Home/Front: Marla Ruzicka Invents A Role For Herself At War : Rough Translation Marla Ruzicka didn't belong in a war zone. Nobody in Afghanistan knew what to make of her. Until Marla started to solve a problem that no one thought could be solved.

Home/Front: Marla's War

Home/Front: Marla's War

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In this April 7, 2002 photo, Marla Ruzicka leads a demonstration calling for U.S. compensation to victims of the recent military campaign in Afghanistan, outside of the U.S. Embassy in Kabul. SUZANNE PLUNKETT/ASSOCIATED PRESS hide caption

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SUZANNE PLUNKETT/ASSOCIATED PRESS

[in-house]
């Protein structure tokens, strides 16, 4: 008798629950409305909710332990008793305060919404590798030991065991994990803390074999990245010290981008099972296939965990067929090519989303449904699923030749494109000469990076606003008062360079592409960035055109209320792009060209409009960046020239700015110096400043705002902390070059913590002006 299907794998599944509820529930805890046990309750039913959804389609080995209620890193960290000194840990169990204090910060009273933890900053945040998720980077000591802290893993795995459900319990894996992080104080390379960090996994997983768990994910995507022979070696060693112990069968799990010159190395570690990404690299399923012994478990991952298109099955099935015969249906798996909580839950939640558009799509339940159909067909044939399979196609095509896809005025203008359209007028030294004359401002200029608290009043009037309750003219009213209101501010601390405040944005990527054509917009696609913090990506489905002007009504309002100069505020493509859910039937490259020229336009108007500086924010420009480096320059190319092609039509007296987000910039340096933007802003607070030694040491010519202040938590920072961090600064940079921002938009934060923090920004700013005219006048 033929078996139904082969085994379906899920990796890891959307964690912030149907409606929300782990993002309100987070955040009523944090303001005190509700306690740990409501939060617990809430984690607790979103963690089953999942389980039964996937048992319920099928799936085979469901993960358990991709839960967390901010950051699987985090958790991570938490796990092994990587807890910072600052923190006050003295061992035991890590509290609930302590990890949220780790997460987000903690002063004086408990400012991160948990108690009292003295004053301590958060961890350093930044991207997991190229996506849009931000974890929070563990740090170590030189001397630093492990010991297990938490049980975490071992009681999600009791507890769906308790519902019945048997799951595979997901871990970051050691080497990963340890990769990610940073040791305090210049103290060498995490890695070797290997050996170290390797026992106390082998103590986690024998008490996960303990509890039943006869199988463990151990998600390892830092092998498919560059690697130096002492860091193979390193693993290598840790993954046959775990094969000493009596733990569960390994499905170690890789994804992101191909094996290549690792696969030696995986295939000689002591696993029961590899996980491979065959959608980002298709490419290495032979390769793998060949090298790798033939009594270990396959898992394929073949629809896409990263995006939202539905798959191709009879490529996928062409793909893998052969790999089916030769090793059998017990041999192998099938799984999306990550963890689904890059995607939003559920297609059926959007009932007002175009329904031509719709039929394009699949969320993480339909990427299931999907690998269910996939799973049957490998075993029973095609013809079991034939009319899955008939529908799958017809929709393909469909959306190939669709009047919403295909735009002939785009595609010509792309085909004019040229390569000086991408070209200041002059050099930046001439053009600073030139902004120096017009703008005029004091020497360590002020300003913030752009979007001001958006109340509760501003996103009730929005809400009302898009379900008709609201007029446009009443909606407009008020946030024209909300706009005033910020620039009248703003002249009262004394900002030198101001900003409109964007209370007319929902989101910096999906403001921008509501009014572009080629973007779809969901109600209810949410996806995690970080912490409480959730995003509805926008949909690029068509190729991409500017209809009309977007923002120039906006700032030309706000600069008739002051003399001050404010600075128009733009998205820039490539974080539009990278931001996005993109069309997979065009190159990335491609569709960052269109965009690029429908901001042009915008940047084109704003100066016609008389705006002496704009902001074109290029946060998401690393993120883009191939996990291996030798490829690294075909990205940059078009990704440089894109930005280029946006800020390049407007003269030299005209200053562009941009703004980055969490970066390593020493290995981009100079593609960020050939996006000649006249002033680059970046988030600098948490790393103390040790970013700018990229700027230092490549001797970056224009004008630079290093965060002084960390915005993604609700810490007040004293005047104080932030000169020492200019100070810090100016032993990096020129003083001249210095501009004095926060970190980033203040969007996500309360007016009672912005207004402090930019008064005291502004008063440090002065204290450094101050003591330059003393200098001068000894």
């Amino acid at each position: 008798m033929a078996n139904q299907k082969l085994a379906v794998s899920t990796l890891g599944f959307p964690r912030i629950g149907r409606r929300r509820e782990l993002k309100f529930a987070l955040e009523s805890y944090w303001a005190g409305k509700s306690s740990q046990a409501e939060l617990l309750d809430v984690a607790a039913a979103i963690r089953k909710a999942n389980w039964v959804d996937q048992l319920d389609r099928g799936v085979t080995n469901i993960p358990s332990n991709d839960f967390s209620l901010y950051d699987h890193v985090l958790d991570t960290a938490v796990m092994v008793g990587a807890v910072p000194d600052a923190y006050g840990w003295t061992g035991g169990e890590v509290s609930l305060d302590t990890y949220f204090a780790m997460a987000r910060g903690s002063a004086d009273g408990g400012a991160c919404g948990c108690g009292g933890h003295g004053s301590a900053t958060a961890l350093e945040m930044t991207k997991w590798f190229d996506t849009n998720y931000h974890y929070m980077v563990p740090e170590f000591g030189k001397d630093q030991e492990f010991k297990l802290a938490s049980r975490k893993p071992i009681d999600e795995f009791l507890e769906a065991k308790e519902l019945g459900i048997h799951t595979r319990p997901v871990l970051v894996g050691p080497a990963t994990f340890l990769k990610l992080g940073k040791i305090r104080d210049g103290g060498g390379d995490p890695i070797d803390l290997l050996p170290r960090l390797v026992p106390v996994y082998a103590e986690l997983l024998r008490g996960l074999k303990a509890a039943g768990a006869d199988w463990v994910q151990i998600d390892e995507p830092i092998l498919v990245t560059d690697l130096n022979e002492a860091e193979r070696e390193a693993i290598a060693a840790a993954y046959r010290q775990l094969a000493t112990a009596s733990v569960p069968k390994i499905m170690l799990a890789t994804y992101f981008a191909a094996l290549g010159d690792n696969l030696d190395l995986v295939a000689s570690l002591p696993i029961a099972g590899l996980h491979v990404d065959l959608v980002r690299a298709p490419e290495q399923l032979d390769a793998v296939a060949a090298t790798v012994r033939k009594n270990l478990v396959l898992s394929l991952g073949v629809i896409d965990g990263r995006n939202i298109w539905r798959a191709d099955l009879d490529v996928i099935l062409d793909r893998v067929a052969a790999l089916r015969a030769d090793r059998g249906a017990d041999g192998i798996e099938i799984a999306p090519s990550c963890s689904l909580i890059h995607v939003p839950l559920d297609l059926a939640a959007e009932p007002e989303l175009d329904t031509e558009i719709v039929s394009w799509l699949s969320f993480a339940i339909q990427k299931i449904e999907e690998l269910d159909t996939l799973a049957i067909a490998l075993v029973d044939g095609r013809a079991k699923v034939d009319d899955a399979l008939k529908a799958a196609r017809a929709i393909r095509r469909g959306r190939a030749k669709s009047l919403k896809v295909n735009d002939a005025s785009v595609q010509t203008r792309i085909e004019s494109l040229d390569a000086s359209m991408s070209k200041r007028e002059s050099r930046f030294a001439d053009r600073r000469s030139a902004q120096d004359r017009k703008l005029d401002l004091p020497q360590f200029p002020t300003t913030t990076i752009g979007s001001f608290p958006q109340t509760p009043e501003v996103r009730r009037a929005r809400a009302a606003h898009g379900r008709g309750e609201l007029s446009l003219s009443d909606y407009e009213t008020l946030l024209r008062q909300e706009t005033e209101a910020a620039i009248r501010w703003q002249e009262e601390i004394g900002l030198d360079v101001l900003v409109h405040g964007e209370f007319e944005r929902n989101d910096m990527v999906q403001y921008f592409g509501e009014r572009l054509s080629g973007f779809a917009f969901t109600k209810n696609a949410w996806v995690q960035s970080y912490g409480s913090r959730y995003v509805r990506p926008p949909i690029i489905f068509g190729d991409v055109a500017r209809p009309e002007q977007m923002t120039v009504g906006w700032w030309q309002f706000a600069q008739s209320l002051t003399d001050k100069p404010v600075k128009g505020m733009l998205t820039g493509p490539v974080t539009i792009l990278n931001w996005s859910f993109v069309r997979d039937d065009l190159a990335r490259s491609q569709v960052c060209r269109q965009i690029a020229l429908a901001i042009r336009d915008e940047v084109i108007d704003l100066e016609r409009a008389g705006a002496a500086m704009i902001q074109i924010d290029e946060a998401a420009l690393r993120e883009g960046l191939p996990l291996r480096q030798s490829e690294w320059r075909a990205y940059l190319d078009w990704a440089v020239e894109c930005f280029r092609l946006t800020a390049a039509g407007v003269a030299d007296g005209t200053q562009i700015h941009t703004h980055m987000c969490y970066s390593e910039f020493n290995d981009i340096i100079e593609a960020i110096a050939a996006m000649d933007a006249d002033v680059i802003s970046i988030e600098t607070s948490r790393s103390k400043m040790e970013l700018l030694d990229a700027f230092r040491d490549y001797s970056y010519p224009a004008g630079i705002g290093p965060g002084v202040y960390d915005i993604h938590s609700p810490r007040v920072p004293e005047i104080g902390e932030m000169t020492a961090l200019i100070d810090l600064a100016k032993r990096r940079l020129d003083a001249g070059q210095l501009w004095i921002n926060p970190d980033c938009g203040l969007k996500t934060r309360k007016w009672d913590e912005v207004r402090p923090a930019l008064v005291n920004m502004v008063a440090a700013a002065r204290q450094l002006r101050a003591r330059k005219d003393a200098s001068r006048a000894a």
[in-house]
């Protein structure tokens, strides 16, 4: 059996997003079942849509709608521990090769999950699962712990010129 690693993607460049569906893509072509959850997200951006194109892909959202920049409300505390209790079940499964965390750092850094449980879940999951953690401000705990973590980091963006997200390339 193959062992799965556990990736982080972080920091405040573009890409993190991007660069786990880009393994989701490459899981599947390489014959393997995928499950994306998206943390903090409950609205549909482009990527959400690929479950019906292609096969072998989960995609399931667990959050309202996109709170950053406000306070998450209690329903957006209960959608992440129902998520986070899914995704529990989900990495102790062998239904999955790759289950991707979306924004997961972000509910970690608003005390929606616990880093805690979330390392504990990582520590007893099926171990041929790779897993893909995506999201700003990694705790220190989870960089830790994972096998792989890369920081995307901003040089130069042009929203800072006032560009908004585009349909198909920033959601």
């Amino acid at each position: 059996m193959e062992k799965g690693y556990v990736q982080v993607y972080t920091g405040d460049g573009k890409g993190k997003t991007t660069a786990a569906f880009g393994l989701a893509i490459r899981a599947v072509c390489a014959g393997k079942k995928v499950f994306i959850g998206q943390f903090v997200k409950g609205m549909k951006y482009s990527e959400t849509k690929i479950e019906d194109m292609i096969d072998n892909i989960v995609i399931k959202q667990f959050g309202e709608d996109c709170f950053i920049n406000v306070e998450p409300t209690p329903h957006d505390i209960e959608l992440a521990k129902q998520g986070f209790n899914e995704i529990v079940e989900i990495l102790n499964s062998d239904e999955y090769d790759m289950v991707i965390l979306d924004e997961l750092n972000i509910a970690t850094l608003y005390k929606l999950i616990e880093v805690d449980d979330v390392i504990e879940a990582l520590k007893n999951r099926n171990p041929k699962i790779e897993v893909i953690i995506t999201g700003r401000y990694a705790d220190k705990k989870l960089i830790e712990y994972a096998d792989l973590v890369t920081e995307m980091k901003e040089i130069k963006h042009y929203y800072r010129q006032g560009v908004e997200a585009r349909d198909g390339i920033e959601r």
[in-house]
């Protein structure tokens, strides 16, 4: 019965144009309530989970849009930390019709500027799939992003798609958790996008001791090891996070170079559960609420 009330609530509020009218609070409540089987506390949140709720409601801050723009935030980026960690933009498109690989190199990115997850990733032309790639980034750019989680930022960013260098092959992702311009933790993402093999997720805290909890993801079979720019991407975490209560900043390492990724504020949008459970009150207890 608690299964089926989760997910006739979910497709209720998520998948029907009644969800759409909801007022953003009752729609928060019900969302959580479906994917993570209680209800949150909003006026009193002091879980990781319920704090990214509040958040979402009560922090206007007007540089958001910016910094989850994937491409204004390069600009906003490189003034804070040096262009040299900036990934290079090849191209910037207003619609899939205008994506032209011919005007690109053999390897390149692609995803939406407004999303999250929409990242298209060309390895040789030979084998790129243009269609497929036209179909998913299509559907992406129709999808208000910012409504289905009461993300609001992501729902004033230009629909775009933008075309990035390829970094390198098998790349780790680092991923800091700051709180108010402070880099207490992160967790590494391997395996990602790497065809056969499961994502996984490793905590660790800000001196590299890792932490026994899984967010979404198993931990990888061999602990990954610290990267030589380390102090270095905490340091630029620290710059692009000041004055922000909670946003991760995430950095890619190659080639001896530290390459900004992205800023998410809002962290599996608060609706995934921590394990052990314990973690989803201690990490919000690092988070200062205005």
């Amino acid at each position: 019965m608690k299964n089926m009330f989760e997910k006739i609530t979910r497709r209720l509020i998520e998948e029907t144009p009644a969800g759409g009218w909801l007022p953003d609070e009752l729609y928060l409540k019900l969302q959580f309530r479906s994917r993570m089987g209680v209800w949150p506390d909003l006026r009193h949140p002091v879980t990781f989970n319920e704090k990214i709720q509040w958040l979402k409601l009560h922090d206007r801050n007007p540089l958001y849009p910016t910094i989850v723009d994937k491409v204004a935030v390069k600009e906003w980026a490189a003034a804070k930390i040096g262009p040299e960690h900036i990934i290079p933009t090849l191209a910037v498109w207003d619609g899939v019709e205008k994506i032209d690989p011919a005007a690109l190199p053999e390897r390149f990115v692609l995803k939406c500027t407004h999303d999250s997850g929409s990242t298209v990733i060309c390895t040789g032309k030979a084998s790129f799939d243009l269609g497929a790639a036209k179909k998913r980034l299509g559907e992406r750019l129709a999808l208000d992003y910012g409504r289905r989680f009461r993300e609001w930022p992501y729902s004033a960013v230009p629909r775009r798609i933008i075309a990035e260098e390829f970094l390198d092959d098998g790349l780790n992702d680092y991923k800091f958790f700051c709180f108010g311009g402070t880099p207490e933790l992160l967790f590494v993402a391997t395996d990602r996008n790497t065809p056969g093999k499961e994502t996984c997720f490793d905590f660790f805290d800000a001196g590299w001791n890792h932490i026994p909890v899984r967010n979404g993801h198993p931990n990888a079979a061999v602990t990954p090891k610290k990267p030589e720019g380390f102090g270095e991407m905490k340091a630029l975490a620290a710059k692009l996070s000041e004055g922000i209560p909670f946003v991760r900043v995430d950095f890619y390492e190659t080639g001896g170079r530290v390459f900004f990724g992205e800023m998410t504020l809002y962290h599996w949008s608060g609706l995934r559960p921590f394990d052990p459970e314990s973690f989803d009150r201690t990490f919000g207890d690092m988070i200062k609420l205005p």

In this April 7, 2002 photo, Marla Ruzicka leads a demonstration calling for U.S. compensation to victims of the recent military campaign in Afghanistan, outside of the U.S. Embassy in Kabul.

SUZANNE PLUNKETT/ASSOCIATED PRESS

What do we owe innocent civilians who are killed or injured in war? This is one of the thorniest ethical questions that any military faces, but it was not abstract for anti-war activist Marla Ruzicka.

Marla arrived in Afghanistan soon after 9/11 with the goal of stopping the war by telling the stories of civilian victims. At first, few of the soldiers, diplomats, journalists or aid workers knew what to make of her. Sure, Marla threw great parties, but she was totally out of her depth. Or so it seemed.

This is Part 1 of Marla Ruzicka's story. You can find Part 2, Marla's List, here.


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